In one of the two families, two brothers carry a copy of PTCHD1 in which one of the gene's three exons, or protein-coding regions, is missing. One of the brothers has autism, and the other has a learning disability and milder autism-like symptoms. Their sister also inherited a copy of the X chromosome bearing the mutation, but doesn't have any symptoms of autism — exactly as would be expected if her second X chromosome provides a protective effect.
In the second family, two brothers with intellectual disability lack the entire PTCHD1 gene. Their mother carries the mutation on one of her X chromosomes, but is unaffected. Her brother — the boys' uncle — is also missing the PTCHD1 gene, and has intellectual disability.
"At the moment it's too soon to understand why in one family it's autism and in another family it's intellectual disability," says John Vincent, senior scientist at the Centre for Addiction and Mental Health in Toronto and a lead author on the study. "There's a lot of overlap between autism and some of the intellectual disability disorders."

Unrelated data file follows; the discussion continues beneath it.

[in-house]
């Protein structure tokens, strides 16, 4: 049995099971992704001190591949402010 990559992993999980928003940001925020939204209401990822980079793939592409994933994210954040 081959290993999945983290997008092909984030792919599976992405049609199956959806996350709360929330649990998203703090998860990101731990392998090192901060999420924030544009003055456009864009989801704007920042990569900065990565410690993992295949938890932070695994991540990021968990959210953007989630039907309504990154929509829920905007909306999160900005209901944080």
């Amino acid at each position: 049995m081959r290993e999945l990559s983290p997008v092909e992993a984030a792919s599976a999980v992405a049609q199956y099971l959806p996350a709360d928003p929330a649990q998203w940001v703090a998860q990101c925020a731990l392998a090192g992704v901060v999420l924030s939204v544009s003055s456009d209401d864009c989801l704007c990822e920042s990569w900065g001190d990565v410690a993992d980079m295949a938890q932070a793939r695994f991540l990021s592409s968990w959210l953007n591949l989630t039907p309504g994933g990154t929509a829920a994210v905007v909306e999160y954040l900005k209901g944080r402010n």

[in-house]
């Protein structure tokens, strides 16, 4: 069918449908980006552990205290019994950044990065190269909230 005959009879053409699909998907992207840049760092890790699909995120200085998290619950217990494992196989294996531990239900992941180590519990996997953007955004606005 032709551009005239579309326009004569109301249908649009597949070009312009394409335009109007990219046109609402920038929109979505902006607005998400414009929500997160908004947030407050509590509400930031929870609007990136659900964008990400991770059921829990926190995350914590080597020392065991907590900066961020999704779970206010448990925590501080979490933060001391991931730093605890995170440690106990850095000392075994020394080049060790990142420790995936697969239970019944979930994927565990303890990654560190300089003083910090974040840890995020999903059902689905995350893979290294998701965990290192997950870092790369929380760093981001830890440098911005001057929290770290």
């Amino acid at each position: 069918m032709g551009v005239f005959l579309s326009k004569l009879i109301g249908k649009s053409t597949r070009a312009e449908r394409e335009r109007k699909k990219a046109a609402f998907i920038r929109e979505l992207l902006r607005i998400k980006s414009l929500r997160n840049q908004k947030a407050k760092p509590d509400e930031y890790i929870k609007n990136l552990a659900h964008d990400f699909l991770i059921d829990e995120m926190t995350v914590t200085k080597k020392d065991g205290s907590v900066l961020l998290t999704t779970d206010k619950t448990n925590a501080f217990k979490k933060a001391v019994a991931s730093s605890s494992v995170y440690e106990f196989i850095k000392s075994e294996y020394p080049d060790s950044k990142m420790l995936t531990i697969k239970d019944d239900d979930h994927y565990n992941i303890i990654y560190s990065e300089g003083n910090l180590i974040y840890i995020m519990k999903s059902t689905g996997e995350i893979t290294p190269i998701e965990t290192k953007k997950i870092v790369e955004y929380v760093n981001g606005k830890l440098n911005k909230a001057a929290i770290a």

Up to half of people with autism also have intellectual disability, and a variety of genes have been linked to both conditions.
In rare cases, such as in the brothers whose PTCHD1 gene is missing a protein-coding region, this single mutation appears to be enough to cause autism all on its own. But in most people with autism, multiple genes are thought to contribute to the condition. So the researchers looked for additional, subtler changes in PTCHD1 that may also play a role.
When they sequenced the protein-coding portions of PTCHD1 from 900 people with autism and 225 males with intellectual disability, they found seven different spots where the DNA sequence of PTCHD1 could be altered by a single letter. All eight of the study participants with these ‘missense' mutations are male, and all inherited these genetic changes from an unaffected mother.